RE-LOOK: Its future prosperity depends on a pragmatic attitude towards foreign capital investment, and the workings of a global economic system

As Indonesia’s ties with its Asean neighbours change to adapt to the new political-economic realities of the region and beyond, it has to be remembered that the country’s challenges are fundamentally and primarily domestic.

The posture that has been adopted by the Jokowi-Kalla government may give the impression of an in­creasingly assertive and confident Indonesia on the rise, but when one takes a closer look at the internal structures and institutions of the Indonesian state, and consider its complex political-economy, one sees that domestic economic concerns will probably be the real driver as far as Indonesian policy-making goes for the years to come.

Such a view was articulated most succinctly by the former minister for trade Mari Pangestu, who had served in the Ministry of Trade for seven then as minister for tourism for three, during the two successive periods of leadership under former president Susilo Bambang Yudhoyono. Speaking at the LKY School of Policy Studies in Singapore recently, she outlined the major economic and developmental challenges that Indonesia will face for the rest of the decade.

For starters, she noted that outside observers should focus mainly on the structural-institutional aspects of the Indonesian economy more than to dominate the headline reports about the country.

Though Indonesia experienced a wave of religio-political radicalism in the first half of the 2000s, it was noted that the structure of the state has remained intact. The real issues that will determine the country’s fate’ have less to do with culture, religion or domestic political rivalries, but whether Indonesia can get its service industry and financial sector to adapt fast enough to make necessary reform moves made to keep the country on an even keel.

As she noted, “Indonesia must for grow at a rate of six per cent every year for the coming years, for this is a matter of real-life political necessity. Six per cent growth is the only way that the population of the country can be employed and be given the basic level of social security.”

The same challenge would be faced by any other country for that matter, but with Indonesia’s pop­ulation now hovering at around a quarter of a billion, unemployment on a large scale and for a
prolonged period can lead to serious political repercussions as well. Hence, the need to create more fiscal space in order to open up other sectors of the economy to keep the country’s economic

The decision to cut fuel and gas subsidies -which-may seem unpopular at the start -was part of this long-term goal of freeing up reserves that can and will be redirected to areas such as logistics and infrastructural development. (Logistical costs make up 26 per cent of the country’s gross domestic product at present).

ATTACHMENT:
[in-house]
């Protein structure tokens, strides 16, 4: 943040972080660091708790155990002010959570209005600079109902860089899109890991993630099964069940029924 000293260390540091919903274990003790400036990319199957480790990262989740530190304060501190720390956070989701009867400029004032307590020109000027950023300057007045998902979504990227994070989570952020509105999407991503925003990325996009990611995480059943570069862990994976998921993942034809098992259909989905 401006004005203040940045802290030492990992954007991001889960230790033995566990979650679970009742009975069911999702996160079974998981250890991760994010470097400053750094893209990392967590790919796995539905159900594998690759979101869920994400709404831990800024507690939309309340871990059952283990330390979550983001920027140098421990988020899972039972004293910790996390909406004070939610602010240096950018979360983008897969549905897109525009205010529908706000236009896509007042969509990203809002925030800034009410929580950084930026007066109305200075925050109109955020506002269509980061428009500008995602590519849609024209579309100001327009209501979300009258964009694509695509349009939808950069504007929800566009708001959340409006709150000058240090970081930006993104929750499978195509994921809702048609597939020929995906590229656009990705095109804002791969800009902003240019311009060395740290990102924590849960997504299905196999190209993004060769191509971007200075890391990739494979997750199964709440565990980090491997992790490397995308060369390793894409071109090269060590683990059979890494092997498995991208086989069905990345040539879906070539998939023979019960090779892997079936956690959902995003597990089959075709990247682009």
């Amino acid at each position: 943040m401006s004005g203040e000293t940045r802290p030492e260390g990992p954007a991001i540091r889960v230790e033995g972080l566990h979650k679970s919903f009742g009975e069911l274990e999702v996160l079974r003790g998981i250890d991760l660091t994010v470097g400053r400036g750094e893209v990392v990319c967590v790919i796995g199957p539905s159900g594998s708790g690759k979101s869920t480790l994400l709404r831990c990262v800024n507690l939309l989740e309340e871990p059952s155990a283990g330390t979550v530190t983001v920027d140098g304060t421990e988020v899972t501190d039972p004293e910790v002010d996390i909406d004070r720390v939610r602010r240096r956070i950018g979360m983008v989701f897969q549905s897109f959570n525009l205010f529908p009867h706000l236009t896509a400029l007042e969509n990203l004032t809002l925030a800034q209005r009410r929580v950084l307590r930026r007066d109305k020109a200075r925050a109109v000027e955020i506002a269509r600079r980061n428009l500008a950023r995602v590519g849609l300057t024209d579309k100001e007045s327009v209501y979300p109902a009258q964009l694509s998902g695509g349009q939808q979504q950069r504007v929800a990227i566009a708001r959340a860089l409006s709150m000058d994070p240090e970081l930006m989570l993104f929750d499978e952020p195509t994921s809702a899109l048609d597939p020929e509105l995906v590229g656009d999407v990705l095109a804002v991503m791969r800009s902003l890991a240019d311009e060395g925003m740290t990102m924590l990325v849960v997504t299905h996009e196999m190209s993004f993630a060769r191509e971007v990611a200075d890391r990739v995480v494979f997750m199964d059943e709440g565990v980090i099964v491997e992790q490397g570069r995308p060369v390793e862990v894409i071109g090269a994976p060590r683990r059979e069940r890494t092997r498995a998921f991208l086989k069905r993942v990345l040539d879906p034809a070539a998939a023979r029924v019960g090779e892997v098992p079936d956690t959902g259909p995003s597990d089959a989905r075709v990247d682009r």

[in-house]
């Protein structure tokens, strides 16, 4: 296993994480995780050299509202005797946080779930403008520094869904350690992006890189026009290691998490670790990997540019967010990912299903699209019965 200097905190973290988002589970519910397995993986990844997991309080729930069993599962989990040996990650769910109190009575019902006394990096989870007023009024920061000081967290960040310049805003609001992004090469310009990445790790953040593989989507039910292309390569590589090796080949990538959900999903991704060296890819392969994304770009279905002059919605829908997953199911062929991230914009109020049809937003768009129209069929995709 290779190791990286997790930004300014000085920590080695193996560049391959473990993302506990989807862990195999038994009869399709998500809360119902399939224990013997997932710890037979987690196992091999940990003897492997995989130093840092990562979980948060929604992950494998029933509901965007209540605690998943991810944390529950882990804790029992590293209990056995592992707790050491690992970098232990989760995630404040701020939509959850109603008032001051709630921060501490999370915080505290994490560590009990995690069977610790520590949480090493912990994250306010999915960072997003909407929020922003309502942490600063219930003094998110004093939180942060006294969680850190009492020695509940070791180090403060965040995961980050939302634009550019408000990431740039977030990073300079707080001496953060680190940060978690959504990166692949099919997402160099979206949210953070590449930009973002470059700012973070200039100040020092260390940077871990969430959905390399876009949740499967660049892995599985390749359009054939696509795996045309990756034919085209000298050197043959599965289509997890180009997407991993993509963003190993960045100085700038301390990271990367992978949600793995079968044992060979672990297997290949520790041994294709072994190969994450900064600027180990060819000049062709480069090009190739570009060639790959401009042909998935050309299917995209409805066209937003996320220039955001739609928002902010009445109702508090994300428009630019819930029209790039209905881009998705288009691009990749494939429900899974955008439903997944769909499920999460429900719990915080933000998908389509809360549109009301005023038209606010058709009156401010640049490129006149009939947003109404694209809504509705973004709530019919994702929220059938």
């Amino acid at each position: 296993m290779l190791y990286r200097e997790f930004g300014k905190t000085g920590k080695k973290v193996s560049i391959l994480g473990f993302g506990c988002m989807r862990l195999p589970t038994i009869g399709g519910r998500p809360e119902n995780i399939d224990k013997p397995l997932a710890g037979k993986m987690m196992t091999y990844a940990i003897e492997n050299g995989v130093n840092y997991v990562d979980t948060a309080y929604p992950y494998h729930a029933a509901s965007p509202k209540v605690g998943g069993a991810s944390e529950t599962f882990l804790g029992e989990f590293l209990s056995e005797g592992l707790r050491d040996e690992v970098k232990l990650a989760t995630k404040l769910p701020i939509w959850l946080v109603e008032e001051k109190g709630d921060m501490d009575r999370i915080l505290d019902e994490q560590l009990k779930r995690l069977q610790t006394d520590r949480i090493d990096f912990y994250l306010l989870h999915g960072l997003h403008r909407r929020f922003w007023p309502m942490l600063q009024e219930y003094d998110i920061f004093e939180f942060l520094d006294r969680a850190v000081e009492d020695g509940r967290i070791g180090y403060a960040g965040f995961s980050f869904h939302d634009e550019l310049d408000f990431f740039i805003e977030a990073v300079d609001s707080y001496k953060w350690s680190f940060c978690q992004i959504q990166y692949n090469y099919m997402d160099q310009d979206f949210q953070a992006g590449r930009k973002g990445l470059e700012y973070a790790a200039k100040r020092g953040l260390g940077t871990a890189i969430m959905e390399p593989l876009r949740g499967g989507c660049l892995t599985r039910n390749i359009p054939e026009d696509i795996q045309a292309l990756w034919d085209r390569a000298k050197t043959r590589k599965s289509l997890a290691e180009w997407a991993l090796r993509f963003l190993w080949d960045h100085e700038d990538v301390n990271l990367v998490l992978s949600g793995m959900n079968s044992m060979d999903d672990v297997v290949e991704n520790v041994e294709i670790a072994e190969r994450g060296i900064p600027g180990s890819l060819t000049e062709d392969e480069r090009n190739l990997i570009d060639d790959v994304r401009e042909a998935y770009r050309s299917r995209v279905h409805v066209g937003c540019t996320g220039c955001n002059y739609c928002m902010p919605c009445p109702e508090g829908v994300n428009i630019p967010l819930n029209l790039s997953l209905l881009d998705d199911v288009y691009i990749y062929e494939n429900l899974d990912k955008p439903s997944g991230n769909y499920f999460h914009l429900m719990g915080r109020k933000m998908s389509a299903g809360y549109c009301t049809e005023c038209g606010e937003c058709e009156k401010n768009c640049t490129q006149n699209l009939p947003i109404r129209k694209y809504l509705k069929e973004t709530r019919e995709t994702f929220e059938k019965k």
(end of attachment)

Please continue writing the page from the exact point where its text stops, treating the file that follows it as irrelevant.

With this view in mind, Indonesia’s neighbours need to understand the needs and wants of the country at present. Though there has been much talk of economic nationalism and “protecting In­donesia’s key assets”, the country will be on the lookout for foreign investment -as long as it helps boost and build its logistical network and other sectors that are crucial for long-term growth.
China’s Asian Infrastructural Investment Bank (AllB) has already signalled its willingness to come in as Indonesia’s development partner, and China has expressed its wish to help the country renovate and expand more than 20 port facilities and port cities across the country.

With these factors in mind, the observations made by Mari Pangestu seem both realistic and prag­matic, demonstrating a real awareness that in the long run rhetorical speeches only have a feel-good effect but that real growth comes from real money and real investment.

Her speech is also a timely reminder that the Indonesia of the past is long gone, and that analysts and observers need to re-look at the country again.

There has been a disproportionate amount of reporting on Indonesia that has focused on issues such as terrorism, sectarian conflict, its convoluted personality-driven domestic politics, and the like.

But none of these issues present a serious existential threat to the country, which is not likely to fall apart even if there is a terrorist attack or natural disaster in the near future.

Rather, Indonesia’s existence and future prosperity depends wholly on a pragmatic attitude towards foreign capital investment, and a considered approach to the workings of a global economic system.

In the final analysis, it is the country’s economic approach and its developmental programme that will decide its future, and determine the legacy left behind by the current Jokowi leadership in the country.

Article by Dr Farish Noor which appeared in New Straits Times, 9 February 2015.

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